The free service will be available in at least one car on every run, said transit agency spokesman John Siqveland.
Trains often have four to six cars, so a special decal that says “Free Wi-Fi on This Car” will be displayed both inside and outside the designated car. On most runs, the Wi-Fi service will be in what’s known as the “Cab Car,” the one farthest from the locomotive.
“Due to the longer distances traveled on commuter rail, Northstar service is a great match for Wi-Fi,” said Metro Transit General Manager Brian Lamb.
While the service is free, there will be some restrictions. Questionable content will be blocked and the size of downloads will be restricted to not overwhelm the system and provide quality access to the largest number of customers, Siqveland said.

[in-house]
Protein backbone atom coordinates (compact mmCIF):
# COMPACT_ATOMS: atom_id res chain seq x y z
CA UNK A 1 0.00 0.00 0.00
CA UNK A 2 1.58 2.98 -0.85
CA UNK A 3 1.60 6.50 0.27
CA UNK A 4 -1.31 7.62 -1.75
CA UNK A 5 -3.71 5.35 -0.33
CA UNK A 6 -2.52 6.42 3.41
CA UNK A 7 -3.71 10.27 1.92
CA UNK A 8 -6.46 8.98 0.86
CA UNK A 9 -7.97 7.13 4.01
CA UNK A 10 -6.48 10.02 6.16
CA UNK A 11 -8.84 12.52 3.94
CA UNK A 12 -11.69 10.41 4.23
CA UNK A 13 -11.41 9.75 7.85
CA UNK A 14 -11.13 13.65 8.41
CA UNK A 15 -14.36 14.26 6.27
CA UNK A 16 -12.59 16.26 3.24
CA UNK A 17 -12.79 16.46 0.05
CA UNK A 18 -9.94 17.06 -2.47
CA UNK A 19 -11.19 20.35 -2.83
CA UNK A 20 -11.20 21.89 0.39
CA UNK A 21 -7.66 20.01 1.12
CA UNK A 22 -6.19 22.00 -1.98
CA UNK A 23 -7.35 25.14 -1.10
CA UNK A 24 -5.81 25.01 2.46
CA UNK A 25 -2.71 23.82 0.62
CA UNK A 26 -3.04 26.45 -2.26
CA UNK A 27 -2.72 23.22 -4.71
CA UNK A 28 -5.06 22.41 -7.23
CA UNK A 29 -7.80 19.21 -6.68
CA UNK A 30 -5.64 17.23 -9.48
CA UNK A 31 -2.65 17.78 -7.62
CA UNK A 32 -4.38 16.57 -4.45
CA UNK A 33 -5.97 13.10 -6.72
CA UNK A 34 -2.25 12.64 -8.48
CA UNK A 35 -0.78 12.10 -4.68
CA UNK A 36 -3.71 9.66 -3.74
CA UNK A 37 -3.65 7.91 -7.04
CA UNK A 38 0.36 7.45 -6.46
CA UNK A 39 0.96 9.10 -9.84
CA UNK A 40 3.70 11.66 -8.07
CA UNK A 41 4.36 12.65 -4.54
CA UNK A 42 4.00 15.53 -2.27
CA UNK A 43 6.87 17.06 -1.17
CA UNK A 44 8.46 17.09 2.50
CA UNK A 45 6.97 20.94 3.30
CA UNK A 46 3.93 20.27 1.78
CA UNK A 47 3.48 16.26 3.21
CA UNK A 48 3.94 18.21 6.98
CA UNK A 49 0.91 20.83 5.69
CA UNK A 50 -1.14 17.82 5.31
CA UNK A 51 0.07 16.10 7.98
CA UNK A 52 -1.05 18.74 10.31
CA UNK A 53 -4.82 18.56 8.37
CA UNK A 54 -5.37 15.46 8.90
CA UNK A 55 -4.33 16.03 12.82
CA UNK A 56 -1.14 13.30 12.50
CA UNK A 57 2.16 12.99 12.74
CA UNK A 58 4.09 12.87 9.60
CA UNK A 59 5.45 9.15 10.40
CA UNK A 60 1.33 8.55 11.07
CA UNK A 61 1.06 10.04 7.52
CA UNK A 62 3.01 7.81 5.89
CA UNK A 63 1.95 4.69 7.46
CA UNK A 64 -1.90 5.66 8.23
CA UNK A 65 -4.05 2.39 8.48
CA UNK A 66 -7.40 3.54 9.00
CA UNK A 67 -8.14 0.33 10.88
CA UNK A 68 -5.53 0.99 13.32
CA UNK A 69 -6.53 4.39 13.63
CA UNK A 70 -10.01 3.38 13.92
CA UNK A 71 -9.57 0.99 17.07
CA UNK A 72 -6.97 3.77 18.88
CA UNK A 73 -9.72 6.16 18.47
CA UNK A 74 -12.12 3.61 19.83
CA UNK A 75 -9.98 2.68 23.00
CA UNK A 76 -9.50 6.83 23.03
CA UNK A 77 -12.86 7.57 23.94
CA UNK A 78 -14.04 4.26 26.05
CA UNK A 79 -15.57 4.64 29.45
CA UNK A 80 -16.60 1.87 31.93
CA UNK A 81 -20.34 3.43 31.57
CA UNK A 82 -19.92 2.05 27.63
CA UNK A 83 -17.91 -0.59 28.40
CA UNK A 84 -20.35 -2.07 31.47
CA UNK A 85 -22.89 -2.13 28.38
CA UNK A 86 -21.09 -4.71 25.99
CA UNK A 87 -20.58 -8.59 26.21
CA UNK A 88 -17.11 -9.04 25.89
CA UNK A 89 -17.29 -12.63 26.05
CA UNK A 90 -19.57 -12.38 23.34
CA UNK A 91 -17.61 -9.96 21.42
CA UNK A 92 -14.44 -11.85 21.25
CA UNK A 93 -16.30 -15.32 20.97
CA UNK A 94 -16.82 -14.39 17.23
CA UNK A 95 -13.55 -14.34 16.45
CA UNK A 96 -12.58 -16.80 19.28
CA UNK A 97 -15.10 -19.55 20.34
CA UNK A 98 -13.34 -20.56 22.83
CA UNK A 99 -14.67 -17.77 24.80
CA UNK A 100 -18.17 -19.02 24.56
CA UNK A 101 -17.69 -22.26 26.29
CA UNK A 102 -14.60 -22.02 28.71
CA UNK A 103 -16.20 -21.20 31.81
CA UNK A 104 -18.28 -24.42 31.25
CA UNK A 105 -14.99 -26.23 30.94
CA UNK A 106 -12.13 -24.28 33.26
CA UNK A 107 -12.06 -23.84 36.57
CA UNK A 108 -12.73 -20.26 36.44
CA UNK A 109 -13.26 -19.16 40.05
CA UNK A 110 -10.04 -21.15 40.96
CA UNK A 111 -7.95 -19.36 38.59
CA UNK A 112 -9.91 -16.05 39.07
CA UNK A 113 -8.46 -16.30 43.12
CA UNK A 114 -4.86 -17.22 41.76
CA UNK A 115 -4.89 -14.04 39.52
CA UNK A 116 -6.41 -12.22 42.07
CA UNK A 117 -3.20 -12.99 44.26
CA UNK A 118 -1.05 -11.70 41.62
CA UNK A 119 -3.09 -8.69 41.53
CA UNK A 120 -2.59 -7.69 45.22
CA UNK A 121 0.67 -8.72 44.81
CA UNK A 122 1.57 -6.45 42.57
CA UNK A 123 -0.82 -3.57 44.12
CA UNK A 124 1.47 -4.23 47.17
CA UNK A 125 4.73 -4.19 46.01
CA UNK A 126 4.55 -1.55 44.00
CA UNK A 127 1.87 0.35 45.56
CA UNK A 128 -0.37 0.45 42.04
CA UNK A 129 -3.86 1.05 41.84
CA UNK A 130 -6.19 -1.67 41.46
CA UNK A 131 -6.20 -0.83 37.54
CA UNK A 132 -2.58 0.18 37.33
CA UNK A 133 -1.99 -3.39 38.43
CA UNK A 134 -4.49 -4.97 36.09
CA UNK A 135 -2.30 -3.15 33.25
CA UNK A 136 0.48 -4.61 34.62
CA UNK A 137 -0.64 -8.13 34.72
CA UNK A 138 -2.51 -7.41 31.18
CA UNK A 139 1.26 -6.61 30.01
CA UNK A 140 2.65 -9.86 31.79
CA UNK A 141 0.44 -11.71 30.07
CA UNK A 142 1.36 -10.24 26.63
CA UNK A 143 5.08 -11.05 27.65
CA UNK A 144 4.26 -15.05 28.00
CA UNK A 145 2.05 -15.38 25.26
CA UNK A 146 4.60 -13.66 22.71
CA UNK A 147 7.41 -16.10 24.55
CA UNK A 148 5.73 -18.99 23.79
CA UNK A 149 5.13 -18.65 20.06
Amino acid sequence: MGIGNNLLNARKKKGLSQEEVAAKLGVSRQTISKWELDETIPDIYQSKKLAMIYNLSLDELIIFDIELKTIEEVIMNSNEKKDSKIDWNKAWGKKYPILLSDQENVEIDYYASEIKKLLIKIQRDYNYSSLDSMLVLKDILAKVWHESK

Passengers will be able to access the network by using TransitWi-FI. Once there, passengers can surf the net or click into “Sound of Point,” an audio project produced by Minnesota Public Radio that narrates information and historical features along the route.
The Northstar line offers six weekday rush hour trips between Big Lake and downtown Minneapolis. It also has reduced runs on weekends and operates for such special events as Twins and Vikings games.
As of the end of August, Metro Transit had provided more than 538,000 rides on Northstar trains. That marks an increase of 16 percent over the same eight months in 2012.